Do you remember my last post I wrote how I remember being in the car with both my parents at the same time only a few times? The day we went to get our blood drawn was one of those days. Looking back, I don’t know why she had to come, but she did. Her blood didn’t need to be drawn. The results came through the mail a good six weeks later. I opened them. My dad, my oasis, my rock was indeed my real father!
“B” to this day doesnt know whether I’m his daughter or not. There are times I think I should find him and drop him a letter to let him know. There are other times the thought is, he didn’t come after me. See, I mailed him a letter of two before I knew the results. He had a chance and he didn’t take it. Kind of a weird feeling being let down and not even found by someone who should want to find you whether they knew or not. Bottom line is none of it was my fault so it’s not my responsibility to fill him in. What do you think? What would you do?
I would later find out that my mother gave me my middle name after “B’s” mother! Can you believe that? A woman she believed to be my grandmother who never was…I was named after her. The Jerry Springer Show couldn’t come up with stuff this crazy!
The totality of all of these events and feelings kept getting shoved down further and further. I drowned them in alcohol and drugs. Once I became sober, these feelings and realizations would slowly drift up and I inevitably dealt with them. Are they gone? No. Do they hurt from time to time? You better believe it. But God………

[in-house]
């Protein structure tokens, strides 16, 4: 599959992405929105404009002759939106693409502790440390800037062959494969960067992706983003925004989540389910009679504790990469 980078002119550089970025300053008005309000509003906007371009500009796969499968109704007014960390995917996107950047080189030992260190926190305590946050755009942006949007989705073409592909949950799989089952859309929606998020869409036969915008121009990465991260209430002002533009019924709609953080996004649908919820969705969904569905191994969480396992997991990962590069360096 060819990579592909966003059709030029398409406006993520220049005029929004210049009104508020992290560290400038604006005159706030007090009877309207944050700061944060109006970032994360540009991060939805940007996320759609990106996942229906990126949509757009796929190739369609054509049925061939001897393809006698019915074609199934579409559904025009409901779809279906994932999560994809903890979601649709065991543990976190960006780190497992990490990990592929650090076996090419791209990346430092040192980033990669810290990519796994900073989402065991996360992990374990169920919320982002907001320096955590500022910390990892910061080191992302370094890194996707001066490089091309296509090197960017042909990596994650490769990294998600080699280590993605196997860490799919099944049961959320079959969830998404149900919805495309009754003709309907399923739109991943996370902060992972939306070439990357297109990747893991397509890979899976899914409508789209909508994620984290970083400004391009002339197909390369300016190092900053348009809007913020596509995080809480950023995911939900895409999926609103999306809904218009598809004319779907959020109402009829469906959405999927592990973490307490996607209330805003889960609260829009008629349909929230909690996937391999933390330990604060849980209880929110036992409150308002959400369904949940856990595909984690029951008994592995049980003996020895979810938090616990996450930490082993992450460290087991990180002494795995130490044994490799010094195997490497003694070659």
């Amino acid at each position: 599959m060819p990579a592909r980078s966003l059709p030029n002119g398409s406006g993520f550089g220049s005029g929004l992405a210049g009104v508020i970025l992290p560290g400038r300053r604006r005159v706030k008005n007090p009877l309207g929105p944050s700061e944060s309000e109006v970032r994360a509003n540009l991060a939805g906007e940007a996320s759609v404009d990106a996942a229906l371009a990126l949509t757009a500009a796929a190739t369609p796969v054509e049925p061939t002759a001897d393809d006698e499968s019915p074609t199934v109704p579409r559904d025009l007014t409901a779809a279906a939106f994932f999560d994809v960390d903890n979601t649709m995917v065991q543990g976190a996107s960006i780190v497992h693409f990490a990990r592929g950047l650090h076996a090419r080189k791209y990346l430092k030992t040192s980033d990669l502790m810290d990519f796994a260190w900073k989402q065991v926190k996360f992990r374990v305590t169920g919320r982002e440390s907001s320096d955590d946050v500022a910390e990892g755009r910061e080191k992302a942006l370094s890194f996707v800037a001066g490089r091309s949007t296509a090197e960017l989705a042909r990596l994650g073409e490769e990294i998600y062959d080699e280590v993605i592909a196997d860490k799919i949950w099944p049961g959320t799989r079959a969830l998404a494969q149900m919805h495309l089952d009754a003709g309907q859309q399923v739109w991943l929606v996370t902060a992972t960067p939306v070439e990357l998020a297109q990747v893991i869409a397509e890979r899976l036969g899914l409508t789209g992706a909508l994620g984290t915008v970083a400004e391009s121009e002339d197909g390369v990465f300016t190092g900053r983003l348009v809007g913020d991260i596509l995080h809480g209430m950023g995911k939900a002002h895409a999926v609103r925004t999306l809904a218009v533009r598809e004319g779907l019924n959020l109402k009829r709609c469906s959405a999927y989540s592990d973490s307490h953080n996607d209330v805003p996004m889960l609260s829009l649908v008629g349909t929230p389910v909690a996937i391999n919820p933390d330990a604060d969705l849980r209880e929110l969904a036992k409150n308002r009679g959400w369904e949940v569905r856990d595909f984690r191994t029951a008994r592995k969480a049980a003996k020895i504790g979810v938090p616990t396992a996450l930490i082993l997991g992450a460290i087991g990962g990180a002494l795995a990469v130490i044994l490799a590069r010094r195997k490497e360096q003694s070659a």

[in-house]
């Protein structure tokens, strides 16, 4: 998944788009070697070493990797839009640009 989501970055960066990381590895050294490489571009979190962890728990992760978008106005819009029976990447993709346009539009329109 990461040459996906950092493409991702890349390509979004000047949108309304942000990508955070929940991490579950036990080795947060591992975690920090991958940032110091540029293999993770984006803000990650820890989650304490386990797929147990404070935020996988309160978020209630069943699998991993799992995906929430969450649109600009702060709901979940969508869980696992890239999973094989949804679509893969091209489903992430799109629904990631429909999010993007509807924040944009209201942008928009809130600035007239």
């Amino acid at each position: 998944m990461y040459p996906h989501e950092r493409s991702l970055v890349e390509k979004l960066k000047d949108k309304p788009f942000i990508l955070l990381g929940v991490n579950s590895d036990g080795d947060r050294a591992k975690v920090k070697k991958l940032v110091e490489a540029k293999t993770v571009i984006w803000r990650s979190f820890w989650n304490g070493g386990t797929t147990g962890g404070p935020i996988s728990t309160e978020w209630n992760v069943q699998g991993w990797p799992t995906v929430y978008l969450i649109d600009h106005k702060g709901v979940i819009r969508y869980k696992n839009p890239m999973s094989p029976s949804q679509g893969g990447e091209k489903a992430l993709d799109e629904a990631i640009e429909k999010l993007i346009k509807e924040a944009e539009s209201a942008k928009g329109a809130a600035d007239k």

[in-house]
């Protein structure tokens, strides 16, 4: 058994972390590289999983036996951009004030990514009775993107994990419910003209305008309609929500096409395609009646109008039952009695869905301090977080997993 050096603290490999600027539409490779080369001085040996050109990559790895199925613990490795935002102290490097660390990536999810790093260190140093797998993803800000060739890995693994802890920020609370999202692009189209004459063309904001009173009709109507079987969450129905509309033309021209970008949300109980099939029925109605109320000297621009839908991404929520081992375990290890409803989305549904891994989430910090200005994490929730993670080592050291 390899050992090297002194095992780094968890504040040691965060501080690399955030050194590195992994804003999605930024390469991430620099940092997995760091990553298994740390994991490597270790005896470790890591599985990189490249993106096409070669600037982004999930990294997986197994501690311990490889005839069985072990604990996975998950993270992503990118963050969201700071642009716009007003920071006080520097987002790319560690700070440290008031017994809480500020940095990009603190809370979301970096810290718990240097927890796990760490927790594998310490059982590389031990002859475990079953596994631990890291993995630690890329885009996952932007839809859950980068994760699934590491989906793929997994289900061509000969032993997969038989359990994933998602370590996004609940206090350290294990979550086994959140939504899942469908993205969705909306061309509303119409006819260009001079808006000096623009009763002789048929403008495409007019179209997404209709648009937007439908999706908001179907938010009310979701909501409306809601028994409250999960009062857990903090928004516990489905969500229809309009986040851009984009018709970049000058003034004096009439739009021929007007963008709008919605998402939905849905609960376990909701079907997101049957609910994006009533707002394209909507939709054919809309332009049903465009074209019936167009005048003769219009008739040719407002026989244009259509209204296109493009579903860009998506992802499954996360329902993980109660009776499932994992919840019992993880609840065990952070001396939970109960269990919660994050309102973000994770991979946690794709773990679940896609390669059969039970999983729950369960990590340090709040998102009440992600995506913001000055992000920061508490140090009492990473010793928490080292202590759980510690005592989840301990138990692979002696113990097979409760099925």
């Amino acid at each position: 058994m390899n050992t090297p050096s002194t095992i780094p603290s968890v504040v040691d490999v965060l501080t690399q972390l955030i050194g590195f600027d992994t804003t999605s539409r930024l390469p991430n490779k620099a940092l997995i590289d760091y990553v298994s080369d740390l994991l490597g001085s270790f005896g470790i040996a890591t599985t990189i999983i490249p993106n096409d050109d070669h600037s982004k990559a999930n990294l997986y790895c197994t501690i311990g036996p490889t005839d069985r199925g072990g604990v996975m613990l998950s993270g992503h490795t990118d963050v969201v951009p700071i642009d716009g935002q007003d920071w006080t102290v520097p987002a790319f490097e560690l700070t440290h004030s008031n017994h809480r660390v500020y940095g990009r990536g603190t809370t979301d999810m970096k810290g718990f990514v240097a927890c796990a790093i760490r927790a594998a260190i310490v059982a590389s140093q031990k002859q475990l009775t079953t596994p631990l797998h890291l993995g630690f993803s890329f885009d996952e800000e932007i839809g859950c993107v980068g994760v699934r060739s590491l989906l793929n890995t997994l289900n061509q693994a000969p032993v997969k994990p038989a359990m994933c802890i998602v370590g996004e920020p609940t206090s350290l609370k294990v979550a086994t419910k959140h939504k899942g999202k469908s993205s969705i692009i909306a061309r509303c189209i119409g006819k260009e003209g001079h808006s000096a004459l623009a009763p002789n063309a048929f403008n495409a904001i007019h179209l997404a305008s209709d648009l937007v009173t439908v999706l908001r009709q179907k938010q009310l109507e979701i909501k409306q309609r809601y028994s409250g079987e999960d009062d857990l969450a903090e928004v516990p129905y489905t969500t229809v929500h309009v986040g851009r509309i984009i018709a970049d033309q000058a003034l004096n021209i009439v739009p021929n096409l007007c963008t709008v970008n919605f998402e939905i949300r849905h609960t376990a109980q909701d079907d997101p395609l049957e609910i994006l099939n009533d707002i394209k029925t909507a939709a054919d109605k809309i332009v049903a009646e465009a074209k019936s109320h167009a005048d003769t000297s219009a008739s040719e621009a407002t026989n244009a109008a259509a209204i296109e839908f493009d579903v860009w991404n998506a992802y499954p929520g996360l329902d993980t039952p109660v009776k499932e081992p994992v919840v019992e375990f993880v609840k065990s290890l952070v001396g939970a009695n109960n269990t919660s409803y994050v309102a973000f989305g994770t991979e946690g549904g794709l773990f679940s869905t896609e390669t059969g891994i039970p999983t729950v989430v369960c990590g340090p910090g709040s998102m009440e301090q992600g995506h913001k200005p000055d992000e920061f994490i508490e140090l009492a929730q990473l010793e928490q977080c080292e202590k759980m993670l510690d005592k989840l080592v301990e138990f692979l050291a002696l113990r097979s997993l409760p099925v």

He brought me out. He became my Father. My earthly father is still in my life. I can’t say he’s the best at what he does but I do try to remember that he was equally hurt at the hand of an addict and quite possibly a sociopath. Pawns in a game. Not all addicts are out to hurt and lie and destroy their loved ones. Some just want what they think they need and stop at nothing to get it. The case here goes beyond that.
So if I were you reading this, I’d be fuming and tsk-ing away. You may even think to yourself that I have a right to rise above and look down on my mother. But honestly? My biggest struggle every day is that I want to forgive her. I want to be like Jesus. I want to love her and excuse her. But I can’t. I have grasped forgiveness for a season. And I’ll be so sure I’m there. I’ve arrived at forgiving…until I get a call. Until I smell a smell. Or see a juice glass. Hear a song from way back when. And I begin all over again.
So what do you think lesson #2 is? Lesson #2 is two-fold. One is- forgiveness is not something that is done but is something we’re always doing. Two: Jesus is my parent. My brother. My sister. My rock. My oasis. And most importantly He is my home! God bless you for reading.